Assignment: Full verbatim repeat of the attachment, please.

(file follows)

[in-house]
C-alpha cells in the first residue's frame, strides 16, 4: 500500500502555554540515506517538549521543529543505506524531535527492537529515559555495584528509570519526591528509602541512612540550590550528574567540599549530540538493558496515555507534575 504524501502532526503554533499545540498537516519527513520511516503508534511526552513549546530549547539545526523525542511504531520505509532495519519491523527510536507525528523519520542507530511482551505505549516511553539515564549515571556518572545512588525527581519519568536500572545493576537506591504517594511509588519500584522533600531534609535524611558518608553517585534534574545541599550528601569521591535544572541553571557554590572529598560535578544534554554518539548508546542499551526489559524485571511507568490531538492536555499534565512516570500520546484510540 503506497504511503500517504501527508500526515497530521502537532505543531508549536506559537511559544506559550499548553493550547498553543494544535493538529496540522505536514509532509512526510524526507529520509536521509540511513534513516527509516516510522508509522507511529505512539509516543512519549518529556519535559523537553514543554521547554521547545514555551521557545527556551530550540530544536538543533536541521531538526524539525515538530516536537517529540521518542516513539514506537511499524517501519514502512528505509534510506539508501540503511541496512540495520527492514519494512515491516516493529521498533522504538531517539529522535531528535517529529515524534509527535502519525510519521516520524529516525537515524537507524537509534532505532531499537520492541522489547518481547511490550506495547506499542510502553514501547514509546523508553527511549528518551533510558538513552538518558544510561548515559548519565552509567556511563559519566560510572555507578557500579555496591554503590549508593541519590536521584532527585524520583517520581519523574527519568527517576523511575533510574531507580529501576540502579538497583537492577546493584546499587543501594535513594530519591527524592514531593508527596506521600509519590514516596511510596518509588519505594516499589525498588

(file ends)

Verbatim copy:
[in-house]
C-alpha cells in the first residue's frame, strides 16, 4: 500500500502555554540515506517538549521543529543505506524531535527492537529515559555495584528509570519526591528509602541512612540550590550528574567540599549530540538493558496515555507534575 504524501502532526503554533499545540498537516519527513520511516503508534511526552513549546530549547539545526523525542511504531520505509532495519519491523527510536507525528523519520542507530511482551505505549516511553539515564549515571556518572545512588525527581519519568536500572545493576537506591504517594511509588519500584522533600531534609535524611558518608553517585534534574545541599550528601569521591535544572541553571557554590572529598560535578544534554554518539548508546542499551526489559524485571511507568490531538492536555499534565512516570500520546484510540 503506497504511503500517504501527508500526515497530521502537532505543531508549536506559537511559544506559550499548553493550547498553543494544535493538529496540522505536514509532509512526510524526507529520509536521509540511513534513516527509516516510522508509522507511529505512539509516543512519549518529556519535559523537553514543554521547554521547545514555551521557545527556551530550540530544536538543533536541521531538526524539525515538530516536537517529540521518542516513539514506537511499524517501519514502512528505509534510506539508501540503511541496512540495520527492514519494512515491516516493529521498533522504538531517539529522535531528535517529529515524534509527535502519525510519521516520524529516525537515524537507524537509534532505532531499537520492541522489547518481547511490550506495547506499542510502553514501547514509546523508553527511549528518551533510558538513552538518558544510561548515559548519565552509567556511563559519566560510572555507578557500579555496591554503590549508593541519590536521584532527585524520583517520581519523574527519568527517576523511575533510574531507580529501576540502579538497583537492577546493584546499587543501594535513594530519591527524592514531593508527596506521600509519590514516596511510596518509588519505594516499589525498588